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Amid ongoing conflicts, economic slowdown, people in Mideast retain hopes for better year in 2024

 As the world is hugging the new year, people in the Middle East, where conflicts and economic slowdown inflict pains and suffering in some countries and regions in 2023, retain hopes for a more peaceful year and a better life in 2024.


Rami Kandu, like many Palestinians, experienced “the most difficult time” in 2023 because of the deadly conflict that broke out between Hamas and Israel on Oct. 7, when Hamas militants killed about 1,200 people and took over 200 hostages in a surprise attack on southern Israel.

Now, a massive humanitarian disaster has been unfolding in the Gaza Strip where over 21,000 people, mostly civilians, have lost their lives while most of the 2.3 million population in the Palestinian enclave have been displaced, due to the relentless Israeli airstrikes and ground offensives.

Even in the West Bank, people felt the pain of those living in the war-ravaged enclave.

“As you can see, the West Bank city of Bethlehem, known as the birthplace of Jesus Christ, was empty with no celebrations for Christmas and New Year to show sympathy to the Palestinians suffering from Israeli attacks and siege,” Kandu told Xinhua.

“Though it is not easy,” he said, “everyone wants the conflict to end so that peace can return and the new year will be a good year.”

Basil Al-Maqousi, a 45-year-old Palestinian painter, draws a picture every day after he and his family were forced to flee from Gaza City to the southern Gaza Strip city of Rafah.

Al-Maqousi depicted in his paintings the ordeals that people were enduring in the deadly Israel-Hamas clashes and his wish to restore peace in the new year.

The same hope went for Ben Zimroni, an Israeli Jew, who used to teach Hebrew at an Arabic school in Jerusalem before the Gaza escalation. He said that he felt the sufferings of the Palestinians, and hoped to promote mutual understanding between the two peoples in 2024.


The past year was not easy for many Turks, as their country struggled with a deadly earthquake in early 2023 as well as a continued economic slowdown.

Nesrin Kayabasi, a 45-year-old Turkish woman from Hatay, was a survivor of a deadly earthquake that hit southeastern Türkiye and neighboring Syria in February 2023. She lost her villa, office, cars… all her belongings in the quake, and all her family are now running a Hatay traditional food shop in the capital Ankara for a living.

“More than 50,000 people died in that terrible earthquake, which I will never forget,” she recalled, determining to return to her hometown once the reconstruction work there is complete. “In the new year of 2024, I want to create my own Hatay food brand and return to Hatay to get back the life we had.”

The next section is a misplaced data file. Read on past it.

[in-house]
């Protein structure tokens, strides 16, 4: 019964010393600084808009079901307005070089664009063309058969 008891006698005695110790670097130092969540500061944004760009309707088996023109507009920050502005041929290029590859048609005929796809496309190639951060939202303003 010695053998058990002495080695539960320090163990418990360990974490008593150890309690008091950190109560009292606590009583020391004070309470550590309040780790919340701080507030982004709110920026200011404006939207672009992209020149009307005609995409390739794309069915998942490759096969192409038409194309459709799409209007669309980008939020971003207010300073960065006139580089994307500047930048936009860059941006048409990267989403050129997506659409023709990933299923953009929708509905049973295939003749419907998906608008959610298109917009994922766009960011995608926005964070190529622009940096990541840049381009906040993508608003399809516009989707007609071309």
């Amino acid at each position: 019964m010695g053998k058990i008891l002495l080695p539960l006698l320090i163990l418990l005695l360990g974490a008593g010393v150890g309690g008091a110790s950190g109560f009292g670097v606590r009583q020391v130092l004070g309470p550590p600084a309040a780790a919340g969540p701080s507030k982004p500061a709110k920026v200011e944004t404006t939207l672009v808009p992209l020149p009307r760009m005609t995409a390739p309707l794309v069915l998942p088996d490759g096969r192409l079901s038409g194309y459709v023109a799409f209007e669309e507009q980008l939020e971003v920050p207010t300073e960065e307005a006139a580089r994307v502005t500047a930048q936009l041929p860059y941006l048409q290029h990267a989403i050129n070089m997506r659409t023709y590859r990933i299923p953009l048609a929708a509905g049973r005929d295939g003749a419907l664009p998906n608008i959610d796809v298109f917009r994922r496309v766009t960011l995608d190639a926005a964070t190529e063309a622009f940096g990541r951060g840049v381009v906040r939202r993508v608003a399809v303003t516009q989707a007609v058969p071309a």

Yaser Yazigi, a Syrian resident from Aleppo, also suffered from the earthquake, which damaged his house. What’s worse was the U.S. sanctions on his country hindered the importing of some necessary materials needed to repair his house.

“The sanctions imposed by the United States have led us to this terrible situation,” said Yazigi, hoping “the embargo on Syria can be lifted and things will get better in 2024.”

Ahmad Ghossaini, a resident of Baakline, a Druze town of Mount Lebanon, hoped Lebanon “will rise in a short time starting with the election of a new president and the formation of a capable government to rebuild institutions.”

Lebanon remained entrenched in a socioeconomic and financial crisis in 2023, further exacerbated by institutional and political stalemates, according to the World Bank. Furthermore, the Lebanon-Israel border has been witnessing heightened tension between the Lebanese armed group Hezbollah and Israeli forces.

“It is not the first time that we faced conflicts and crisis,” Ghossaini told Xinhua, believing “Lebanese will manage to survive and stand up again.”


With further fruits made in the cooperation between China and major Middle Eastern countries in various fields in the past year, many people in the region expressed hopes for new progress in 2024 in boosting the mutually beneficial cooperation in seeking common development.

“For Egypt, I hope progress in all fields will happen in 2024, and I hope Egypt will learn from the Chinese experience in economic development amid the increasing cooperation between two sides,” said Yara Ibrahim, manager of the education department in “Wisdom House for Cultural Industries” institution in Egypt.

Ibrahim felt that the China-Egypt cooperation has made great strides in 2023, which she thinks is “a good thing for Egypt to benefit.”

Her institution started Chinese teaching courses in 2020 and has attracted students from Egypt, Saudi Arabia, Kuwait, Yemen, Jordan, Sudan and Algeria to attend the courses. At the end of 2023, the institution was certified as an international Chinese Proficiency Test (HSK) and HSK Speaking Test (HSKK), “spreading the Chinese language and culture to the Arab world,” she said.

Hebah Abbas, the chief specialist electrical engineer at the Kuwait Ministry of Education, recently wrapped up her trip to China, where she visited some leading Chinese enterprises, such as Huawei and PowerChina.

“The trip was deeply impressive. Kuwait is embarking on a bold economic transformation, strategically diversifying its economy beyond the traditional oil sector to various sectors such as finance, cutting-edge technology, and a burgeoning tourism industry,” said Abbas.

She believed that the cooperation between Kuwaiti and Chinese companies would help achieve the “Kuwait Vision 2035” through the win-win relationship. ■

Famagusta Gazette